Death in Paradise – BBC1 TV Review

I tweeted recently to keep an eye out for “Death in Paradise”, a new BBC1 crime show starring Ben Miller, of Armstrong and Miller fame, as the trailer indicated that the first episode contained what was referred to as “a classic locked room mystery”. This inspired two separate emotions in me – some hope that this was indeed the case and some resignation that it almost certainly wasn’t.

The premise of the show is that Inspector Poole from the London Met has been assigned to Sante-Marie, a Caribbean island paradise, somewhat against his will – his colleagues had his leaving party after he left – to investigate the murder of  his predecessor, shot inside a locked panic room. Of course, given the  nature of this sort of thing, Poole hates everything about the island – sun, sea, sand and lizards – but, given the stereotypical set-up, was it any good?

My opinion of this is possibly a little biased. You see, the day before, I watched an episode of Midsomer Murders (aka Inspector Barnaby in some countries). Midsomer Murders for me is like that pair of slippers that you’ve got with the soles falling off. You know you shouldn’t keep wearing them, but they’re comfy enough. Anyway, this episode was bloody awful. It was misogynistic, stupid, obvious, stupid, and suffered from the usual “guest-star being the murderer” syndrome. Oh, did I mention that it was stupid? Seriously, if you establish early on that there were at least three people involved in the murder, surely the twist should be that it wasn’t the man with two obvious henchmen. I digress. Sorry. But it was so stupid.

The point is, I was hoping for something good here. So much crime drama on the television is centred on the darkness behind the crime that there seems to be little room for the whodunnit and even then, it’s rarely done well. I’ve got a fair bit of time for the US shows that appear over here on Freeview, such as Castle or The Mentalist, and a couple of others that I’ve stumbled across – Psych being the standout favourite, but with the exception of Jonathan Creek, I can’t think of a decent, proper mystery show.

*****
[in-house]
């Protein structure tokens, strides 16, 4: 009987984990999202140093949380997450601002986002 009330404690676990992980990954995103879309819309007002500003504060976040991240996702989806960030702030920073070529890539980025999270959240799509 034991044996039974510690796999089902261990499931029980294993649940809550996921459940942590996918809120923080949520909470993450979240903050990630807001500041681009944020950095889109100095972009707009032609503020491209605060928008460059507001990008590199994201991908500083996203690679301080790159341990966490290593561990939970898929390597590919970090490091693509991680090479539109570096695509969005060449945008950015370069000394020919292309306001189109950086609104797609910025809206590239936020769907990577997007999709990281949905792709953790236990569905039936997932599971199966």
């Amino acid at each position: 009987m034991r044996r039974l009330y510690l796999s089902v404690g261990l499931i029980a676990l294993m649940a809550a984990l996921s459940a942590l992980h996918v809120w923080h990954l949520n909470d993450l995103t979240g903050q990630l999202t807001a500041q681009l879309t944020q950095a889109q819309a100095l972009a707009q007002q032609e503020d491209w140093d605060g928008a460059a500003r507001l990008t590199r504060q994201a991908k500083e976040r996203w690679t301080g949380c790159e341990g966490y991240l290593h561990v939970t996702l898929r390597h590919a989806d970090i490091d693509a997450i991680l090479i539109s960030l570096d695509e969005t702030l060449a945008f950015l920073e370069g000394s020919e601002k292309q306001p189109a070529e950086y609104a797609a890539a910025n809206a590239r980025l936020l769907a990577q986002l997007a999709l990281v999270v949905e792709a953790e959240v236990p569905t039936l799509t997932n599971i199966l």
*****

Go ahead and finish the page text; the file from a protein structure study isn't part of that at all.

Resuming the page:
Now we have one. Well, based on the first episode at least. There’s a balance of the mystery plot-strand and the fish-out-of-water strand, but I was pleasantly surprised to see the former taking much more of the screen time. Time was found to discuss the plot without it standing out too much like exposition and there was even time to develop the supporting characters as well. Ben Miller, after what I thought were a couple of odd early scenes, settled into the role quickly – I’m not sure I buy why he was so unpopular back home – and did a good job with it. Lenora Crichlow (Being Human) is excellent as his sidekick and Danny John-Jules (Cat from Red Dwarf) deserves a mention as one of other policemen, the laid-back Duane.

As for the mystery – I worked out most of it, although using meta-methods a bit – you’ll understand if you see it – but it was properly done. There were clues, there were a number of tricks that old hands might recognise but they were mixed up nicely and I wager that a large number of the viewers will have been tricked by the conclusion. The locked room was a newish spin on one of Fell’s methods (Chapter 17 of The Hollow Man) and also reminded
me somewhat  of one episode of Jonathan Creek in particular, but it was well carried out. Cynics would point out that  the murderer needed a lot of luck to get away with it, but that’s hardly new in such a story.

So, overall, I’d recommend this show – get on the iPlayer and watch it as soon as possible. I don’t think it’s a locked room every week, but on the strength of this episode, I’ll be watching this one carefully.